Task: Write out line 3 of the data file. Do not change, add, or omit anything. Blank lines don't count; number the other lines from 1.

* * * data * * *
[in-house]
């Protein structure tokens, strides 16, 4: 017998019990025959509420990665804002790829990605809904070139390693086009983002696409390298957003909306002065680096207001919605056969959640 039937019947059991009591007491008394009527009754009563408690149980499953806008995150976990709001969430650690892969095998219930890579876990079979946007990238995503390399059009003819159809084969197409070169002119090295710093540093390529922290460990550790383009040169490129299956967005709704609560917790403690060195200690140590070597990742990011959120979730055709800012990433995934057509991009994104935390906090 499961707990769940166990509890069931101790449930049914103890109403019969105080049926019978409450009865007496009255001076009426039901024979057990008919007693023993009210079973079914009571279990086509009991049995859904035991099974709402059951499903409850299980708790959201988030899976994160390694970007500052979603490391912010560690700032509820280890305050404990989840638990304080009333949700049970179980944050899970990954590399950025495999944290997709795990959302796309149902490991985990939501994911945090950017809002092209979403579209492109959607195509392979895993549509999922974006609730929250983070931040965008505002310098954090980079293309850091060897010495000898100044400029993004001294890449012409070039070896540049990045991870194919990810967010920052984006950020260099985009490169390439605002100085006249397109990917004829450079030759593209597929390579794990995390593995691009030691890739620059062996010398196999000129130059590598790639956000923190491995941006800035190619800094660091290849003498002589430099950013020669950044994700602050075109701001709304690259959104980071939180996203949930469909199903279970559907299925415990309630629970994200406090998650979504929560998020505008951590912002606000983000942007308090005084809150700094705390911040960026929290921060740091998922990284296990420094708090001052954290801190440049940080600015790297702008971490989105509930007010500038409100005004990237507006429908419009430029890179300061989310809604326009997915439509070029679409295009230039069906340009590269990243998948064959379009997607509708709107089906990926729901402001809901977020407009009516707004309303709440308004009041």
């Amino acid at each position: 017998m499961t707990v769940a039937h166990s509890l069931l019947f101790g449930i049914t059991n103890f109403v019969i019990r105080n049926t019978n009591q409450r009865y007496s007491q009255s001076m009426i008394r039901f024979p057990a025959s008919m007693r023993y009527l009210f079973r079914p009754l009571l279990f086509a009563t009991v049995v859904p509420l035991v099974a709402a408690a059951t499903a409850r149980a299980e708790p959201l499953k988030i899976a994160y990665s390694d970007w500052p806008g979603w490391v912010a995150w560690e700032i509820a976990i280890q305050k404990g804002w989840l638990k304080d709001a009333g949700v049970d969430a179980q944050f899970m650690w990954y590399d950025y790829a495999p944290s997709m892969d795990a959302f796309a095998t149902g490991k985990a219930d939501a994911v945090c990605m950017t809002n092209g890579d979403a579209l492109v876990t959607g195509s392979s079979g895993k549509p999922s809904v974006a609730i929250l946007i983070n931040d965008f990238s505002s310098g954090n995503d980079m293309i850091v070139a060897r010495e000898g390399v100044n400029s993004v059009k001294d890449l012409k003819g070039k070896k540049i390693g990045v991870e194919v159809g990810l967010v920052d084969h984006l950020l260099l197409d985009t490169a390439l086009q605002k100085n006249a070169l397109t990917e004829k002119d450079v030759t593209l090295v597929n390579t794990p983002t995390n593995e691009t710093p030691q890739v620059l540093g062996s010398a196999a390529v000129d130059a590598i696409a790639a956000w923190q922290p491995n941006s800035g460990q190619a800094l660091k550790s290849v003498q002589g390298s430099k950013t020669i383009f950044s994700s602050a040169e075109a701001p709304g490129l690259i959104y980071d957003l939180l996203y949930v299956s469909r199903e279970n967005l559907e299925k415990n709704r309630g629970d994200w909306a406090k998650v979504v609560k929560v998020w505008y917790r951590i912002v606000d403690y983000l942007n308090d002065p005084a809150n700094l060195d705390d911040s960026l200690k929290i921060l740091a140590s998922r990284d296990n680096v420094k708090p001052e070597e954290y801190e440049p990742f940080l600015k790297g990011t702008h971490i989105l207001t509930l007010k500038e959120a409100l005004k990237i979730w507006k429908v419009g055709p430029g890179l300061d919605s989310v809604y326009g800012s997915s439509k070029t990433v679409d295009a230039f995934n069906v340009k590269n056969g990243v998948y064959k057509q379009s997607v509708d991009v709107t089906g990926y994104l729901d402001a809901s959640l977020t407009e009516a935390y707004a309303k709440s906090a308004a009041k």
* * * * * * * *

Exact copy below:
């Amino acid at each position: 017998m499961t707990v769940a039937h166990s509890l069931l019947f101790g449930i049914t059991n103890f109403v019969i019990r105080n049926t019978n009591q409450r009865y007496s007491q009255s001076m009426i008394r039901f024979p057990a025959s008919m007693r023993y009527l009210f079973r079914p009754l009571l279990f086509a009563t009991v049995v859904p509420l035991v099974a709402a408690a059951t499903a409850r149980a299980e708790p959201l499953k988030i899976a994160y990665s390694d970007w500052p806008g979603w490391v912010a995150w560690e700032i509820a976990i280890q305050k404990g804002w989840l638990k304080d709001a009333g949700v049970d969430a179980q944050f899970m650690w990954y590399d950025y790829a495999p944290s997709m892969d795990a959302f796309a095998t149902g490991k985990a219930d939501a994911v945090c990605m950017t809002n092209g890579d979403a579209l492109v876990t959607g195509s392979s079979g895993k549509p999922s809904v974006a609730i929250l946007i983070n931040d965008f990238s505002s310098g954090n995503d980079m293309i850091v070139a060897r010495e000898g390399v100044n400029s993004v059009k001294d890449l012409k003819g070039k070896k540049i390693g990045v991870e194919v159809g990810l967010v920052d084969h984006l950020l260099l197409d985009t490169a390439l086009q605002k100085n006249a070169l397109t990917e004829k002119d450079v030759t593209l090295v597929n390579t794990p983002t995390n593995e691009t710093p030691q890739v620059l540093g062996s010398a196999a390529v000129d130059a590598i696409a790639a956000w923190q922290p491995n941006s800035g460990q190619a800094l660091k550790s290849v003498q002589g390298s430099k950013t020669i383009f950044s994700s602050a040169e075109a701001p709304g490129l690259i959104y980071d957003l939180l996203y949930v299956s469909r199903e279970n967005l559907e299925k415990n709704r309630g629970d994200w909306a406090k998650v979504v609560k929560v998020w505008y917790r951590i912002v606000d403690y983000l942007n308090d002065p005084a809150n700094l060195d705390d911040s960026l200690k929290i921060l740091a140590s998922r990284d296990n680096v420094k708090p001052e070597e954290y801190e440049p990742f940080l600015k790297g990011t702008h971490i989105l207001t509930l007010k500038e959120a409100l005004k990237i979730w507006k429908v419009g055709p430029g890179l300061d919605s989310v809604y326009g800012s997915s439509k070029t990433v679409d295009a230039f995934n069906v340009k590269n056969g990243v998948y064959k057509q379009s997607v509708d991009v709107t089906g990926y994104l729901d402001a809901s959640l977020t407009e009516a935390y707004a309303k709440s906090a308004a009041k």